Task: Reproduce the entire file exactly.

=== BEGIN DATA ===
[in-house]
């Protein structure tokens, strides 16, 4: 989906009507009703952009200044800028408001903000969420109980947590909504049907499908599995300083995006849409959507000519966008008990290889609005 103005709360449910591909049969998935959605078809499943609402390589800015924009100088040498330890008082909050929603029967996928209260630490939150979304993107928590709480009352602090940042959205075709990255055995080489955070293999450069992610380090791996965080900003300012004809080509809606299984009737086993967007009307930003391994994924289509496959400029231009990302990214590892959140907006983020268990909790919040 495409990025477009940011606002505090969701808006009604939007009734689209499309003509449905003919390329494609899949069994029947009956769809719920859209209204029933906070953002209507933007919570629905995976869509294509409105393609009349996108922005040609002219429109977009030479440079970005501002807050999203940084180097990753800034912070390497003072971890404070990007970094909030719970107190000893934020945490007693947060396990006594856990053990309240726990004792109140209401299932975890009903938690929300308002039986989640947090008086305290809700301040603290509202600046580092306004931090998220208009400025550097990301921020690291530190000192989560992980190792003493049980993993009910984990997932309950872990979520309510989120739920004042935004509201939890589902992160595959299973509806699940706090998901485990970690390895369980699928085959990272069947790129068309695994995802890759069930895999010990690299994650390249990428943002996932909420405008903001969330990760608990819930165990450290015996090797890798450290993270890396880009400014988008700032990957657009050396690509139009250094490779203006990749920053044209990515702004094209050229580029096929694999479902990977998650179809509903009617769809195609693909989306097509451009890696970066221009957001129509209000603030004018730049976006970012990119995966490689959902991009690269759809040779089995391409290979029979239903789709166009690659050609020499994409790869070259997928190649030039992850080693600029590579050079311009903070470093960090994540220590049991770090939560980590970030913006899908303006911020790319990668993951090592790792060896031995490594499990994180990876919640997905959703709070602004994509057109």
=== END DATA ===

[in-house]
């Protein structure tokens, strides 16, 4: 989906009507009703952009200044800028408001903000969420109980947590909504049907499908599995300083995006849409959507000519966008008990290889609005 103005709360449910591909049969998935959605078809499943609402390589800015924009100088040498330890008082909050929603029967996928209260630490939150979304993107928590709480009352602090940042959205075709990255055995080489955070293999450069992610380090791996965080900003300012004809080509809606299984009737086993967007009307930003391994994924289509496959400029231009990302990214590892959140907006983020268990909790919040 495409990025477009940011606002505090969701808006009604939007009734689209499309003509449905003919390329494609899949069994029947009956769809719920859209209204029933906070953002209507933007919570629905995976869509294509409105393609009349996108922005040609002219429109977009030479440079970005501002807050999203940084180097990753800034912070390497003072971890404070990007970094909030719970107190000893934020945490007693947060396990006594856990053990309240726990004792109140209401299932975890009903938690929300308002039986989640947090008086305290809700301040603290509202600046580092306004931090998220208009400025550097990301921020690291530190000192989560992980190792003493049980993993009910984990997932309950872990979520309510989120739920004042935004509201939890589902992160595959299973509806699940706090998901485990970690390895369980699928085959990272069947790129068309695994995802890759069930895999010990690299994650390249990428943002996932909420405008903001969330990760608990819930165990450290015996090797890798450290993270890396880009400014988008700032990957657009050396690509139009250094490779203006990749920053044209990515702004094209050229580029096929694999479902990977998650179809509903009617769809195609693909989306097509451009890696970066221009957001129509209000603030004018730049976006970012990119995966490689959902991009690269759809040779089995391409290979029979239903789709166009690659050609020499994409790869070259997928190649030039992850080693600029590579050079311009903070470093960090994540220590049991770090939560980590970030913006899908303006911020790319990668993951090592790792060896031995490594499990994180990876919640997905959703709070602004994509057109």